Issue: June 8th, 1998


Attract hummingbirds to the garden

Question:

I can't get out much but enjoy watching my garden. One of my favorite pastimes is watching hummingbirds. What can I do to attract a lot of hummingbirds to my garden?

Answer:

Since the hummingbirds are attracted to flowers for their nectar, be sure you have flowers blooming in your garden all summer long. Hummingbirds are especially attracted to red flowers but will visit any flowers producing quantities of nectar.

The following information is provided by Dr. Jon Boren, NMSU Extension Service Wildlife Specialist:

For the best success, hummingbird feeders should be placed in or near a flower garden to encourage feeding from natural sources. However, you may wish to place additional feeders near a window or porch in order to see and photograph the hummingbirds up close. When placing the feeders near the house, be sure to use several feeders and hang them far apart. Hummingbirds are extremely territorial and aggressive around a single food source.

Several types of hummingbird feeders are available on the market including class, plastic, or ceramic construction. All of these types of feeders work well, but a perch at the feeder will encourage hummingbirds to remain there for longer periods of time.

Although you can buy a commercial nectar solution, the fancy red-tinted formulas many people use in feeders are not necessary to attract hummingbirds. They will hover just as enthusiastically at a feeder with plain sugar water. The best solution is 80 percent boiling water to 20 percent sugar, a four to one mix. Be sure to allow the nectar to cool before filling the feeder. In fact, the use of red food coloring in your solution is both unnecessary and unhealthy for the birds, especially when your feeder already has the appropriate red plastic blossom.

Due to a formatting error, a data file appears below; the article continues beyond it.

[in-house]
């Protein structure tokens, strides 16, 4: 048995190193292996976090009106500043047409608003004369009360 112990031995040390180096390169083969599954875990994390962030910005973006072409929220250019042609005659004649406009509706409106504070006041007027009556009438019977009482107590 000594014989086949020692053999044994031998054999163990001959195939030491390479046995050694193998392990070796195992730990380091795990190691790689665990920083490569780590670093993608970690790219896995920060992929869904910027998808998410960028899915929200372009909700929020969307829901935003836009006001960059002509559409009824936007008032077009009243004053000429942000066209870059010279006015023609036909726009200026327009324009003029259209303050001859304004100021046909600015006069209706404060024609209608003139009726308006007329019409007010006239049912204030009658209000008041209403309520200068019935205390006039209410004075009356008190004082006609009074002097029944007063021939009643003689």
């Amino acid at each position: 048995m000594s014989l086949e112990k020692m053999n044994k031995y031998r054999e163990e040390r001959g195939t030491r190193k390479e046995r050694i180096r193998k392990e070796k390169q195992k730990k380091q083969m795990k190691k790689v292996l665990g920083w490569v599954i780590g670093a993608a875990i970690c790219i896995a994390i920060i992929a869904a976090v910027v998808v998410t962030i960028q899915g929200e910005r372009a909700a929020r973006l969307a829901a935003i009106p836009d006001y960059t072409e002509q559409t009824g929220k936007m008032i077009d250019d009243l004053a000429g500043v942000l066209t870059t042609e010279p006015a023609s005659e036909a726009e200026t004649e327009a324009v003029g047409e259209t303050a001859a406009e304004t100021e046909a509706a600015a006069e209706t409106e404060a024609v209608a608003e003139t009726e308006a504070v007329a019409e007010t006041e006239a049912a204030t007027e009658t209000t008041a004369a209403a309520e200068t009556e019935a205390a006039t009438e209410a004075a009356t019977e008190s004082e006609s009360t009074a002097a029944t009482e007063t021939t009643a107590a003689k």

Never use honey when making your own nectar mix. Honey will attract bees as well as a black fungus that will cause a fatal liver and tongue disease in hummingbirds. In addition, don't be compulsive about removing small insects found in the mouth of the feeder. They fulfill the protein requirements for hummingbirds and should not be removed from the feeder until cleaning.

Hummingbird feeders require cleaning every two to three days, especially in warm weather. Feeders should be washed with a solution of one tablespoon white vinegar and one cup water. Use a bottle brush to clean hardened debris on feeders, and rinse thoroughly with warm water.


Don't use icepick to "inject" insecticide

Question:

I was told that I could treat borers in my trees by punching holes in the tree with an ice pick and then pouring systemic insecticide into these holes. Won't that hurt the tree?

Answer:

Yes, it will hurt the tree and is not what I would recommend to control the borers. Anything that penetrates the bark of the tree injures the tree permanently. Nails, wire or other material tied around a tree trunk, and even pruning are harmful to the tree. Pruning and staking are sometimes necessary, even though they can do harm. It is important to do these things in a manner which minimizes the harm and maximizes the benefits. Punching holes with an ice pick, definitely harms the tree and I know of no insecticide, systemic or not, which is labeled for application in this manner. Yes, there are "injection systems" for injecting insecticide into trees, but these also harm the tree. In some cases, where spraying cannot be accomplished and insects are causing major damage, a true injection system (used in accordance with the directions) may be the only recourse. In this case, the object is, again, to minimize the harm and maximize the benefits. Ice pick applications - no!